Press Releases

    20 January 2005

    Secretary-General Stresses Need to Focus Attention on Security Sector Reform in Message to Summit of Economic Community of West African States

    He also Underscores Need to Continue Fight against Corruption, Impunity

    NEW YORK, 19 January (UN Headquarters) -- Following is the text of Secretary-General Kofi Annan’s message to the Summit of the Economic Community of West African States (ECOWAS) in Accra, today, 19 January, as delivered by Ahmedou Ould-Abdallah, Special Representative of the Secretary-General for West Africa:

    It gives me great pleasure to send my greetings to the heads of State and government who have gathered in Accra for this important summit meeting of ECOWAS.

    The past year has seen a number of positive developments in the region.  Free and fair elections were held in Ghana and Niger, furthering the consolidation of democracy and providing models for other African countries.  The intensity of conflict in the subregion has lessened, with fewer people killed in combat during the past 12 months than in the previous year.  ECOWAS itself continued to build up its capacity for conflict management and prevention, and to deepen its trilateral partnership with the European Union and the United Nations Office for West Africa.

    Nevertheless, some daunting challenges are still ahead.  Despite the efforts of many African governments, the situation in Côte d’Ivoire remains very tense, as some actors there have been unwilling to make the necessary compromises for peace.  Much of West Africa is being hurt by this crisis, politically and economically.  The situations in Guinea-Bissau and Liberia also warrant sustained attention, especially reform of the security sector and the reintegration of former combatants into society.  Locusts have damaged harvests; youth unemployment shows no sign of abating; rural exodus and massive urbanization continue; rates of HIV/AIDS and other infectious diseases are still alarming; endless roadblocks, as well as lawlessness in certain border zones all undermine development and contribute to insecurity.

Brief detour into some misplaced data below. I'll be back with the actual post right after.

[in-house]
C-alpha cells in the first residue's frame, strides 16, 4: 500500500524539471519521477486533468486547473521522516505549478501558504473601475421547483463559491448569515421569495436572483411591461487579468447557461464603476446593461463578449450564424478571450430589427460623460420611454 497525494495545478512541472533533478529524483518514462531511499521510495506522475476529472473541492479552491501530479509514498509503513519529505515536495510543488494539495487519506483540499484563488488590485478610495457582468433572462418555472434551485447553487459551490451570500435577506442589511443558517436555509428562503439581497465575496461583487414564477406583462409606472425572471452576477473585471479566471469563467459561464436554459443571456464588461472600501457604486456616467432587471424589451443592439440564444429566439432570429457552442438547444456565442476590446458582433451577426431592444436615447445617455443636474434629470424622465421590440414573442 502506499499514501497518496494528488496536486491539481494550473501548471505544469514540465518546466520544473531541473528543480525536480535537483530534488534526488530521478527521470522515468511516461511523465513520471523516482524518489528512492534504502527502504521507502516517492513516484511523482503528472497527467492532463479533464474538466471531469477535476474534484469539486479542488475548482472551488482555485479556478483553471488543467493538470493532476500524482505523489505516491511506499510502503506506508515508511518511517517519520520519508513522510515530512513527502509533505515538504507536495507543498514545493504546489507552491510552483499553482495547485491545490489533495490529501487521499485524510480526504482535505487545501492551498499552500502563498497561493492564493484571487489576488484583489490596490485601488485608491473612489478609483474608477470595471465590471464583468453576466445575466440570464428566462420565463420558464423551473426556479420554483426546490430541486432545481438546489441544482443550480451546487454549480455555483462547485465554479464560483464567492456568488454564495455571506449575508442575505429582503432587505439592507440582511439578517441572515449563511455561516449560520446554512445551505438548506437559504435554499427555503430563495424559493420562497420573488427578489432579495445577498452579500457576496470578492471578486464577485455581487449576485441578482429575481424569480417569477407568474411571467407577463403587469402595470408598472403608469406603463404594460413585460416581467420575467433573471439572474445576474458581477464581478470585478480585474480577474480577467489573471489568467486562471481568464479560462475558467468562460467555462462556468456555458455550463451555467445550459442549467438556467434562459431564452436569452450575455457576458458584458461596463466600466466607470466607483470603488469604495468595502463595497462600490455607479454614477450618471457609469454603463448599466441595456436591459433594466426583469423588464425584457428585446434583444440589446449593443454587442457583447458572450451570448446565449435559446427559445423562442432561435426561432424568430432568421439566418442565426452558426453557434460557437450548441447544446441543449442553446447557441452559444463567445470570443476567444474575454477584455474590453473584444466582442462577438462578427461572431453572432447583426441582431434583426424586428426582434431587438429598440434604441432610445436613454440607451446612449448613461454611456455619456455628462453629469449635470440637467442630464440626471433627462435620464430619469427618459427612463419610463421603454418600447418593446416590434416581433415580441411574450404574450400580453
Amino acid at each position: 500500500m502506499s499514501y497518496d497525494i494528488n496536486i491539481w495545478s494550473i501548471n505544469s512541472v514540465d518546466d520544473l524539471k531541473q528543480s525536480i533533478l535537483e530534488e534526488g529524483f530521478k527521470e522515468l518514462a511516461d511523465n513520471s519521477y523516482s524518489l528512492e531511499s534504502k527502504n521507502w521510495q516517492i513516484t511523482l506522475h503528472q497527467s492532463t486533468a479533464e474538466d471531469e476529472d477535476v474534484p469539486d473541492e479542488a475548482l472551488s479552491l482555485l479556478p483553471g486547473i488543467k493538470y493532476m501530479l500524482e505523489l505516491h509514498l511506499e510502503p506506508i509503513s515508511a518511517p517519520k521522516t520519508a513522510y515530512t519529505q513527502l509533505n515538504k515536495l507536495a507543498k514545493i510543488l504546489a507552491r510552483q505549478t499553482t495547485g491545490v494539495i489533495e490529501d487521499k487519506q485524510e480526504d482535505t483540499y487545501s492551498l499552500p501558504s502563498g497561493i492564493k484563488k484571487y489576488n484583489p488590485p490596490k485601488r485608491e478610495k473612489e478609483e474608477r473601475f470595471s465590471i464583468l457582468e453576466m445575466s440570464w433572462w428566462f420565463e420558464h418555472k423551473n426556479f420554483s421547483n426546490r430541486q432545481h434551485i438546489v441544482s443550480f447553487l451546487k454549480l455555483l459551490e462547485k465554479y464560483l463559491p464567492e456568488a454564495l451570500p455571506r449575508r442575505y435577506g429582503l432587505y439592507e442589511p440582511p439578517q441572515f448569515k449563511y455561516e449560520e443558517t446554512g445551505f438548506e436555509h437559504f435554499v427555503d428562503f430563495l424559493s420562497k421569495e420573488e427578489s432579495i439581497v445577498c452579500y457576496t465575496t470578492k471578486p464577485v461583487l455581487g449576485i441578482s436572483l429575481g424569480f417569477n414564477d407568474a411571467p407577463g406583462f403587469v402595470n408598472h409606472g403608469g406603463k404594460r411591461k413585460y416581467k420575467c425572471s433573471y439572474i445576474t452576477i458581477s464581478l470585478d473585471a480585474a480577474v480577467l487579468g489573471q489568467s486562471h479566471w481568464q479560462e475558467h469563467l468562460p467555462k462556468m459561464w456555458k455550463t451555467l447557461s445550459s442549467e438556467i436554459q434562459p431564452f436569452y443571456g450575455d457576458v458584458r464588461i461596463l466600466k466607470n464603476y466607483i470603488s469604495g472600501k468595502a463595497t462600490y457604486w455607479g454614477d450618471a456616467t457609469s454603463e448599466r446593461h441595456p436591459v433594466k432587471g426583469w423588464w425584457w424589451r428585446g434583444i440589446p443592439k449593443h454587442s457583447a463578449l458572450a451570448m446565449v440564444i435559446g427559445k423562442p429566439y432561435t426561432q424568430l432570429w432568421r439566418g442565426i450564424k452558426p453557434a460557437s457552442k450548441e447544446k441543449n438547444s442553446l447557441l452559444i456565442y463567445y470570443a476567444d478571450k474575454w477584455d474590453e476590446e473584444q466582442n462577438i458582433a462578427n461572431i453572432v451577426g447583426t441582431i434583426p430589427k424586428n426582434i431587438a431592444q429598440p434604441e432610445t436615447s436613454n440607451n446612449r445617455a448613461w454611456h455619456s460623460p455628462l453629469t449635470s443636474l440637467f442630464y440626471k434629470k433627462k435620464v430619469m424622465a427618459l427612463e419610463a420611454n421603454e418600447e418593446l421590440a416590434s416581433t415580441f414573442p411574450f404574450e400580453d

As we look ahead, it will be essential to focus attention on reform of the security sector.  I am encouraging development partners to explore how they can assist ECOWAS in this area, which is one that many have traditionally shied away from.  I hope you will also continue the fight against corruption and impunity, and to consult more systematically with civil society organizations, including religious leaders, women’s groups and the private sector.  And I urge you to engage fully in discussions on the reform proposals contained in the recent report of the High-Level Panel on Threats, Challenges and Change.  In this context I look forward to your participation in this year’s General Assembly, where we hope to take important decisions to advance implementation of the Millennium Declaration and to reform the United Nations itself.

    ECOWAS is already known as one of the most advanced subregional organizations in the developing world.  We must reinforce it further, and give it real authority to deal with the principal problems facing West Africa.  The United Nations will continue to be your close partner in that effort.  In that spirit, please accept my best wishes for a successful summit.

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